Poland Must Investigate Its Role in US Secret Prisons, says Amnesty International
WASHINGTON - Poland must cease hiding behind state secrecy and allow a fully transparent investigation into its role in U.S.-led rendition and secret detention programs, Amnesty International said.
The call came after the Polish prosecutor general changed the prosecutor in charge of an investigation into the matter for the second time in a year. No explanation has been offered for the decision.
"To ensure credibility, the chief prosecutor must cease hiding behind the veil of state secrecy and explain why the latest prosecutor was replaced," said Julia Hall, Amnesty International's expert on counter-terrorism and human rights. "Several changes over the course of this investigation have caused delays in securing real accountability."
The recent decision is yet another worrying signal of how an excessive reliance on state secrecy may jeopardize the investigation's credibility. Transparency must be a critical component of the investigation -- both in the interest of the public but also considering that two former detainees have been granted the status of victims in the context of the investigation.
In 2002, Saudi Arabian national Abd al-Rahim al-Nashiri was arrested in Dubai while a Palestinian man born in Saudi Arabia, Zayn al-Abidin Muhammad Husayn -- also known as Abu Zubaydah -- was arrested in Pakistan. They were handed over to U.S. custody and held in secret detention sites run by the Central Intelligence Agency (CIA) for around four years.
During that time, they had no contact with the outside world, were held in solitary confinement and were allegedly subjected to torture and ill-treatment during interrogation. This included "waterboarding," and allegedly other beatings and kicking, forced nudity, sleep deprivation, stress positions and threats. In September 2006, they were transferred to Guantánamo Bay in Cuba, where they remain.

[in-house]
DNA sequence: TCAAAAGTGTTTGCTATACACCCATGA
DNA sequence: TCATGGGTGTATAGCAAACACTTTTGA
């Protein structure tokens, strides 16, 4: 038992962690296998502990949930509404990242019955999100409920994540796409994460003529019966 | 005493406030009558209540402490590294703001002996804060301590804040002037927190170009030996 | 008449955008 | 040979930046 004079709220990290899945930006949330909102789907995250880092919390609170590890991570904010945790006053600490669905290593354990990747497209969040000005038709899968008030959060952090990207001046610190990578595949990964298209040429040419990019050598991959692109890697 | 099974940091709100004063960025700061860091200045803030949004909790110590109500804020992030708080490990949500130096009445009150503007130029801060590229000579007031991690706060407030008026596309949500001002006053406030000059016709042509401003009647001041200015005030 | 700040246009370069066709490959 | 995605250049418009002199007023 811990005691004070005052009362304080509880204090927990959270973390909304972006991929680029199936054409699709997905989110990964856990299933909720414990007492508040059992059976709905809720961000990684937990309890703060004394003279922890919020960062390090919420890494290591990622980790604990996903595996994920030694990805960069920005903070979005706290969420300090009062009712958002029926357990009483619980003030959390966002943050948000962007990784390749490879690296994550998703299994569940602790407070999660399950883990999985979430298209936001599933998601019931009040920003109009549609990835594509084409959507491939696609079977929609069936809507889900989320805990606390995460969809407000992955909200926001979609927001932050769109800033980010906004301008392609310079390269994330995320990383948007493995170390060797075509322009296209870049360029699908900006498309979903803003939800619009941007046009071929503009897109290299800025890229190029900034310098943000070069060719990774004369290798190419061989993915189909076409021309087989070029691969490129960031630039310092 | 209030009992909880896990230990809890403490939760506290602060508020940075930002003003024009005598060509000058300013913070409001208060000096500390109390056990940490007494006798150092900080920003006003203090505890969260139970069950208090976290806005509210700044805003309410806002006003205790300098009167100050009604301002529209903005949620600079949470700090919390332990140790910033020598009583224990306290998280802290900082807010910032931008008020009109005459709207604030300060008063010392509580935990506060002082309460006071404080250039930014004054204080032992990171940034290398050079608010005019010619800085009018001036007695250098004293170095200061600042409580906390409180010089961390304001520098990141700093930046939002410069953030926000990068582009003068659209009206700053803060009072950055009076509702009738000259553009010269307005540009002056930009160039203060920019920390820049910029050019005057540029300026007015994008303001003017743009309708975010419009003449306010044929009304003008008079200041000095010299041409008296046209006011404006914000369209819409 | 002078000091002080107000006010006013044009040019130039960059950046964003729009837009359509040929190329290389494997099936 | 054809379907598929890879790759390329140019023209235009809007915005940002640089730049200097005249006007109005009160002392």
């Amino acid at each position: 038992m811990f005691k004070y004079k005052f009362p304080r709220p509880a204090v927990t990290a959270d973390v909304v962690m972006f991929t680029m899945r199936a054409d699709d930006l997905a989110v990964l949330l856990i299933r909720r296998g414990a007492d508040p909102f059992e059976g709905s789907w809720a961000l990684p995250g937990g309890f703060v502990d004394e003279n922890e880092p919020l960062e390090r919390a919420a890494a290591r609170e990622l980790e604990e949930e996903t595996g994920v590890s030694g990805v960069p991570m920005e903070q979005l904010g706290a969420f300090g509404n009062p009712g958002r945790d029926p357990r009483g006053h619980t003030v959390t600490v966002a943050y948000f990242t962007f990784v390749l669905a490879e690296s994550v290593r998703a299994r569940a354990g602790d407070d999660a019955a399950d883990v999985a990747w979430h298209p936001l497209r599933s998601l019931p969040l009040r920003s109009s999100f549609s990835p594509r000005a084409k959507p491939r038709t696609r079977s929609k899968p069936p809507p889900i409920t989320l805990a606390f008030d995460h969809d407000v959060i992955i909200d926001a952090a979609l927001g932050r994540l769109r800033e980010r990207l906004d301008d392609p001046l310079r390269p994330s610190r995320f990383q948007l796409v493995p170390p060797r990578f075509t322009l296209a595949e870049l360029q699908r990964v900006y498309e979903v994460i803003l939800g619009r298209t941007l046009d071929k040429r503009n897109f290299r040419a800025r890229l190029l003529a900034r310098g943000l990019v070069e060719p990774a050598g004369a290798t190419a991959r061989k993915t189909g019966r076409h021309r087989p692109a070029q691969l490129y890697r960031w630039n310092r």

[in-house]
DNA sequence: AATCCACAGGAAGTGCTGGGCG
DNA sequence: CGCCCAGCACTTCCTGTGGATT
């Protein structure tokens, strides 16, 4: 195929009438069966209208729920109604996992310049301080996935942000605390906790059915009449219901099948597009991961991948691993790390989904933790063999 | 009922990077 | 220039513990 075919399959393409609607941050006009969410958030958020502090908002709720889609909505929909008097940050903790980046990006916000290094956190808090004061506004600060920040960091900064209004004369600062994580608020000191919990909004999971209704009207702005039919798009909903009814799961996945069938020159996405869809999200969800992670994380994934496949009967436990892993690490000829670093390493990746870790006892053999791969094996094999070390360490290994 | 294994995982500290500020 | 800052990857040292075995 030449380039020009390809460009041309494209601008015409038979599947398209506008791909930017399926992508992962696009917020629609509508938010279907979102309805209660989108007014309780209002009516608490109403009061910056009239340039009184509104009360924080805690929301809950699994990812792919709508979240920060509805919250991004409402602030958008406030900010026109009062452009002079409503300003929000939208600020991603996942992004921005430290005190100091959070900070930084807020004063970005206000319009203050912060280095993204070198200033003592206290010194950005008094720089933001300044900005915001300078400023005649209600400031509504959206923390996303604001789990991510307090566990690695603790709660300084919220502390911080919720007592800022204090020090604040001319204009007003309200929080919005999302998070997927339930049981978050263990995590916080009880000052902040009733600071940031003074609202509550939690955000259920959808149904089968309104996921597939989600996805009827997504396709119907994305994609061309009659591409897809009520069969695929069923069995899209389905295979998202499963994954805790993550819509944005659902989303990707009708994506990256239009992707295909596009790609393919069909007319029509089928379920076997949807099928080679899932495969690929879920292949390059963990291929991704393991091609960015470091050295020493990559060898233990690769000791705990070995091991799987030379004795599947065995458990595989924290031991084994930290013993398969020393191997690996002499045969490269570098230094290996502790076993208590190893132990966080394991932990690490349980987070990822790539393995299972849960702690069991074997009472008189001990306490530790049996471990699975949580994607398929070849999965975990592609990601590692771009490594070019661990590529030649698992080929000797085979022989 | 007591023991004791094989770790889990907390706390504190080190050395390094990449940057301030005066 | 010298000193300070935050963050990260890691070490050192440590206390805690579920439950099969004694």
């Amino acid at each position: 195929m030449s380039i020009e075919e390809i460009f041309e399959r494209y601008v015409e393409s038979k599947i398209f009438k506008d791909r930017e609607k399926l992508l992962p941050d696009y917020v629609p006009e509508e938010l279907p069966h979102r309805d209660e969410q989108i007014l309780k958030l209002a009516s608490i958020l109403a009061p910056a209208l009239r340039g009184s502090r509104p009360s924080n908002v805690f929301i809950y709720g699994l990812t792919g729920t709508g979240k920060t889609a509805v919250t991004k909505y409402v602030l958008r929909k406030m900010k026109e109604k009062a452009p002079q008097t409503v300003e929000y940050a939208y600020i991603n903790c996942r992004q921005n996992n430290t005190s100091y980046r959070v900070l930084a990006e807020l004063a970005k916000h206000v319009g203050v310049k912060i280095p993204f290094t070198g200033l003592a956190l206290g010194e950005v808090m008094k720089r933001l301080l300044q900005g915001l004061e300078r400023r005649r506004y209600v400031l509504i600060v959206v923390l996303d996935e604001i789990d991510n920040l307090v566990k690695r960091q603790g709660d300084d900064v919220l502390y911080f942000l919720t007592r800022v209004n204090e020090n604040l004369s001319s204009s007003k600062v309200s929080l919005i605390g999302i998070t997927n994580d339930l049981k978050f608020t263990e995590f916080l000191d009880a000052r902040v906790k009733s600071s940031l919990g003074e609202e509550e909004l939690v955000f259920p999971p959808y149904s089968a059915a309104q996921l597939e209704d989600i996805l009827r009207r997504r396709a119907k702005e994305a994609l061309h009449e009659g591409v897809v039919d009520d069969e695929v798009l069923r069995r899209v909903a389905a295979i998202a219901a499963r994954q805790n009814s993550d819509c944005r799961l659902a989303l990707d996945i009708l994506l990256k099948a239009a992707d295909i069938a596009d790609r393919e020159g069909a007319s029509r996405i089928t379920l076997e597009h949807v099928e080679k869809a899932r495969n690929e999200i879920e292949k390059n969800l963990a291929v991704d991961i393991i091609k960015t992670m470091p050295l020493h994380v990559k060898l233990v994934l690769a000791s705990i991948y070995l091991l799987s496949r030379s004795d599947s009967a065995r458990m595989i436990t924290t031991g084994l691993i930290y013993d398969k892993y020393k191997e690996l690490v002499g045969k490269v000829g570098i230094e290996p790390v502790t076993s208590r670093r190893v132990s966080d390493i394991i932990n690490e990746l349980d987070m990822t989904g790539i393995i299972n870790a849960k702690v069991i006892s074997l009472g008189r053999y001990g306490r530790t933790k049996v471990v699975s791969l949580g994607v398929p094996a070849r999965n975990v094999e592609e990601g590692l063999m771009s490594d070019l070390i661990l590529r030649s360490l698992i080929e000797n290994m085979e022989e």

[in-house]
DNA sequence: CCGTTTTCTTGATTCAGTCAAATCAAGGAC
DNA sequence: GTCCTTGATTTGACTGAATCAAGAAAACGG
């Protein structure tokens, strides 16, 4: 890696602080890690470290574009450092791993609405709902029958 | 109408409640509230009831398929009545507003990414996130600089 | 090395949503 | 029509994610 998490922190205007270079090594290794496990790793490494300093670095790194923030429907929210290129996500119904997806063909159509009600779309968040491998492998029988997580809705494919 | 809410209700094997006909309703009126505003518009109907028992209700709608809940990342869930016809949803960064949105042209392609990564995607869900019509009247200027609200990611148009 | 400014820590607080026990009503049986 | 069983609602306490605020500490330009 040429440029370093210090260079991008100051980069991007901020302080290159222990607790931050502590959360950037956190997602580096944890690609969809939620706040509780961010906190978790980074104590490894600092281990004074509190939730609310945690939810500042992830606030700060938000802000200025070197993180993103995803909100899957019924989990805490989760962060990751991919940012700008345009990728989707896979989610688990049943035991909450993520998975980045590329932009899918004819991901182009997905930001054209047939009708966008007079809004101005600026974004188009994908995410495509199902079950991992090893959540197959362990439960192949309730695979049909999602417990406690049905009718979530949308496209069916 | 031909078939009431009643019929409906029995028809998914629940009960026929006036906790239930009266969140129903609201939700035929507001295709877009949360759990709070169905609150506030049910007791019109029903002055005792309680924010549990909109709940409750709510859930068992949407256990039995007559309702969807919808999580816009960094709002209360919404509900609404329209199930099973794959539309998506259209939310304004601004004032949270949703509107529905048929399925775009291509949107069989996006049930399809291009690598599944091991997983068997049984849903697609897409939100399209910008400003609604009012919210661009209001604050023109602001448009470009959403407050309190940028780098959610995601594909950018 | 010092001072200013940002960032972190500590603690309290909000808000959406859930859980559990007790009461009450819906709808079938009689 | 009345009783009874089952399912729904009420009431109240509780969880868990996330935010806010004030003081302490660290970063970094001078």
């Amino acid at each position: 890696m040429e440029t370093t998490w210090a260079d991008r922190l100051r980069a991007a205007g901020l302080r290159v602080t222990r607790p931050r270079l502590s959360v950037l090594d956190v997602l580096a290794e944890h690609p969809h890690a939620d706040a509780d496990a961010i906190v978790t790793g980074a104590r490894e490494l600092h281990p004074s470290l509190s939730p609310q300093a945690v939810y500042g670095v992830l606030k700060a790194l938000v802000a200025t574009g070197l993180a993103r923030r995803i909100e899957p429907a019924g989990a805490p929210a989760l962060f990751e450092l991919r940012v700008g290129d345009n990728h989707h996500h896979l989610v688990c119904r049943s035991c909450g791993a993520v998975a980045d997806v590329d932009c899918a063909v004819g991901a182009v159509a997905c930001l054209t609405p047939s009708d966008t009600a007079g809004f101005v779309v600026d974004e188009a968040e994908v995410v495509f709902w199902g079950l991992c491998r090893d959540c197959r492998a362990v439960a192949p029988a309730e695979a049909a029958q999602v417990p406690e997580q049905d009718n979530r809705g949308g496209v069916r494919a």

Abu Zubaydah and Abd al-Nashiri have alleged they were detained in a secret CIA prison in Poland between 2002 and 2003. These prisons were operated as part of the covert CIA-run rendition and secret detention programs after the September 11, 2001 attacks in the United States.
Amnesty International believes the men and their representatives must be granted effective access to information obtained in the course of the Polish prosecutor general's investigation and should be kept informed of the timing and progress of the proceedings. In accordance with Poland's international legal obligations, the government should make every effort to maximize the participation of victims who allege that they have been tortured and ill-treated, and subjected to enforced disappearance.
Amnesty International calls on the prosecutor general's office to report publicly on what steps are being taken to ensure an independent, impartial, thorough and effective investigation that will result in accountability, in terms both of individual criminal responsibility and Poland's broader human rights responsibilities.
Poland's human rights performance is coming under review this year both by the U.N. Human Rights Council's Universal Periodic Review and through an upcoming report by the European Parliament on the CIA's alleged transportation and illegal detention of prisoners in European countries.
Amnesty International expects the Polish government to take these initiatives as an opportunity to show what progress has been made on this issue in line with its international legal obligations.
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